Please Note: This article is written for users of the following Microsoft Excel versions: 2007, 2010, 2013, 2016, 2019, Excel in Microsoft 365, and 2021. If you are using an earlier version (Excel 2003 or earlier), this tip may not work for you. For a version of this tip written specifically for earlier versions of Excel, click here: Pop-Up Comments for Graphics.

Pop-Up Comments for Graphics

Written by Allen Wyatt (last updated May 27, 2023)
This tip applies to Excel 2007, 2010, 2013, 2016, 2019, Excel in Microsoft 365, and 2021


4

Shane knows how to add comments to cells so that when you hover the mouse over the cell you can see the comment. He would like to do the same thing with graphics—have a comment or pop-up box appear when a person hovers the mouse over a graphic placed in a worksheet. While Shane could adjust cell size to match the graphic and then attach the comment to the cell, the size of the graphics he is using really don't make that practical. He wonders if there is a way to have pop-up comments appear when someone moves the mouse over a graphic in a worksheet.

There is no way to do this using the Comments feature of Excel, but there are some workarounds. The first involves using hyperlinks. Just follow these steps:

  1. Insert the graphic in your worksheet and size as desired.
  2. Select the graphic (click on it once).
  3. Press Ctrl+K. Excel displays the Insert Hyperlink dialog box. (See Figure 1.)
  4. Figure 1. The Insert Hyperlink dialog box.

  5. Click the Place In This Document button.
  6. If desired, in the Type the Cell Reference box, enter the address of a cell close to or behind your graphic.
  7. Click the ScreenTip button. Excel displays the Set Hyperlink ScreenTip dialog box.
  8. Enter the text you want displayed.
  9. Click on OK to dismiss the Hyperlink ScreenTip dialog box.
  10. Click on the OK button to dismiss the Insert Hyperlink dialog box.

The result is that when someone hovers the mouse pointer over the graphic, a small note appears—usually below the graphic—that contains the ScreenTip text. It isn't quite as noticeable as a regular Excel Comment, but it does provide a little assistance.

If you want something a bit harder to miss, then a macro might be helpful. There are a number of different ways you could approach a macro-based solution, but perhaps the easiest is to simply create a macro such as the following:

Sub MyMacro()
    MsgBox "This is my comment"
End Sub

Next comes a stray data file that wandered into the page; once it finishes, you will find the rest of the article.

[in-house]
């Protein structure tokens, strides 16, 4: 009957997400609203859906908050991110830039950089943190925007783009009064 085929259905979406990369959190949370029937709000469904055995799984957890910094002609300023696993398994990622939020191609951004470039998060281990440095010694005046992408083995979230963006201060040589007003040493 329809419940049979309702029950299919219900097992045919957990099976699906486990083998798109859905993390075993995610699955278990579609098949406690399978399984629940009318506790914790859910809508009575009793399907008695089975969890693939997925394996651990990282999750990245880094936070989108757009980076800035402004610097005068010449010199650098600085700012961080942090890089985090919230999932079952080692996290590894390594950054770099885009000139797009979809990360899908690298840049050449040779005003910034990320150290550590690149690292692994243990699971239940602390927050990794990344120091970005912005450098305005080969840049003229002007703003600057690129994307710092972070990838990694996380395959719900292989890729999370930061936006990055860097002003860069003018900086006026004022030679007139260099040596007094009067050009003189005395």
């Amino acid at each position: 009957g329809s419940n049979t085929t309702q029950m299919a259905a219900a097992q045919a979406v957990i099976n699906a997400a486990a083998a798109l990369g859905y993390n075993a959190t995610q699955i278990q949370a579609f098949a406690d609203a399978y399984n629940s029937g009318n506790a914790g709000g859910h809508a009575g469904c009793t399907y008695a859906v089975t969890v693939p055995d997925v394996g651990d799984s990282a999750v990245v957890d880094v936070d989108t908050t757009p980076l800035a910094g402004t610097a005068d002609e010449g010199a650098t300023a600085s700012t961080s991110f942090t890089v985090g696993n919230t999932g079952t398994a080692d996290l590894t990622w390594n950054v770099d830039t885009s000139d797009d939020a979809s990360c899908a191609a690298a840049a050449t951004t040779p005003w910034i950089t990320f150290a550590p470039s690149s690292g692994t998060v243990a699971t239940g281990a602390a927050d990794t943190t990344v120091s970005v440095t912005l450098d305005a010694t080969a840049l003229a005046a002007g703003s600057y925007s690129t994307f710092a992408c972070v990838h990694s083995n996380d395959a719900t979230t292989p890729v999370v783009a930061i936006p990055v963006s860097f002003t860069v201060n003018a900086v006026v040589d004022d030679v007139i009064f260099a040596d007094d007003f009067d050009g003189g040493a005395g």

Back in your worksheet, right-click on the graphic and choose Assign Macro from the resulting Context menu. Excel shows you a list of all the macros available to you; you should pick the short one you just created (in the example above it is "MyMacro").

Now, when you click on the graphic, you see a message box that contains whatever text you specified in your macro. It isn't quite as automatic as only requiring the person to scroll over the graphic, but it does provide a handy way to convey a lot of information to the user.

Note:

If you would like to know how to use the macros described on this page (or on any other page on the ExcelTips sites), I've prepared a special page that includes helpful information. Click here to open that special page in a new browser tab.

ExcelTips is your source for cost-effective Microsoft Excel training. This tip (11397) applies to Microsoft Excel 2007, 2010, 2013, 2016, 2019, Excel in Microsoft 365, and 2021. You can find a version of this tip for the older menu interface of Excel here: Pop-Up Comments for Graphics.

Author Bio

Allen Wyatt

With more than 50 non-fiction books and numerous magazine articles to his credit, Allen Wyatt is an internationally recognized author. He is president of Sharon Parq Associates, a computer and publishing services company. ...

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Comments

If you would like to add an image to your comment (not an avatar, but an image to help in making the point of your comment), include the characters [{fig}] (all 7 characters, in the sequence shown) in your comment text. You’ll be prompted to upload your image when you submit the comment. Maximum image size is 6Mpixels. Images larger than 600px wide or 1000px tall will be reduced. Up to three images may be included in a comment. All images are subject to review. Commenting privileges may be curtailed if inappropriate images are posted.